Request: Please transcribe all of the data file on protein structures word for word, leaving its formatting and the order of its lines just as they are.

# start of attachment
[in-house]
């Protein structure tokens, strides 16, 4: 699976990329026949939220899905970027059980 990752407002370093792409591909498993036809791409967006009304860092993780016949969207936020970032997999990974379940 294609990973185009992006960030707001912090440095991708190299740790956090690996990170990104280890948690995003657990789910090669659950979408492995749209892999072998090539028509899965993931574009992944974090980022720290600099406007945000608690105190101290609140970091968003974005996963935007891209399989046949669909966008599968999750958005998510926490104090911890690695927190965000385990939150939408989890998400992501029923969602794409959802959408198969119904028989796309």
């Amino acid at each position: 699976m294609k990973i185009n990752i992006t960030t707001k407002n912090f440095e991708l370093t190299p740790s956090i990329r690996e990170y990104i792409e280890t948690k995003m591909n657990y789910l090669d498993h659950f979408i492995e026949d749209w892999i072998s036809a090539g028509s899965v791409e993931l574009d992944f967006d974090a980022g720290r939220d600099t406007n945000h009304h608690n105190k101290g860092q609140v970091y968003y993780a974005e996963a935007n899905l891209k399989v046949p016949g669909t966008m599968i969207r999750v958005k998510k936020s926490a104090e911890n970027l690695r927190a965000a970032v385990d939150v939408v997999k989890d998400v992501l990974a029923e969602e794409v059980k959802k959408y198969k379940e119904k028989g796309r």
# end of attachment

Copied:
[in-house]
């Protein structure tokens, strides 16, 4: 699976990329026949939220899905970027059980 990752407002370093792409591909498993036809791409967006009304860092993780016949969207936020970032997999990974379940 294609990973185009992006960030707001912090440095991708190299740790956090690996990170990104280890948690995003657990789910090669659950979408492995749209892999072998090539028509899965993931574009992944974090980022720290600099406007945000608690105190101290609140970091968003974005996963935007891209399989046949669909966008599968999750958005998510926490104090911890690695927190965000385990939150939408989890998400992501029923969602794409959802959408198969119904028989796309």
């Amino acid at each position: 699976m294609k990973i185009n990752i992006t960030t707001k407002n912090f440095e991708l370093t190299p740790s956090i990329r690996e990170y990104i792409e280890t948690k995003m591909n657990y789910l090669d498993h659950f979408i492995e026949d749209w892999i072998s036809a090539g028509s899965v791409e993931l574009d992944f967006d974090a980022g720290r939220d600099t406007n945000h009304h608690n105190k101290g860092q609140v970091y968003y993780a974005e996963a935007n899905l891209k399989v046949p016949g669909t966008m599968i969207r999750v958005k998510k936020s926490a104090e911890n970027l690695r927190a965000a970032v385990d939150v939408v997999k989890d998400v992501l990974a029923e969602e794409v059980k959802k959408y198969k379940e119904k028989g796309r």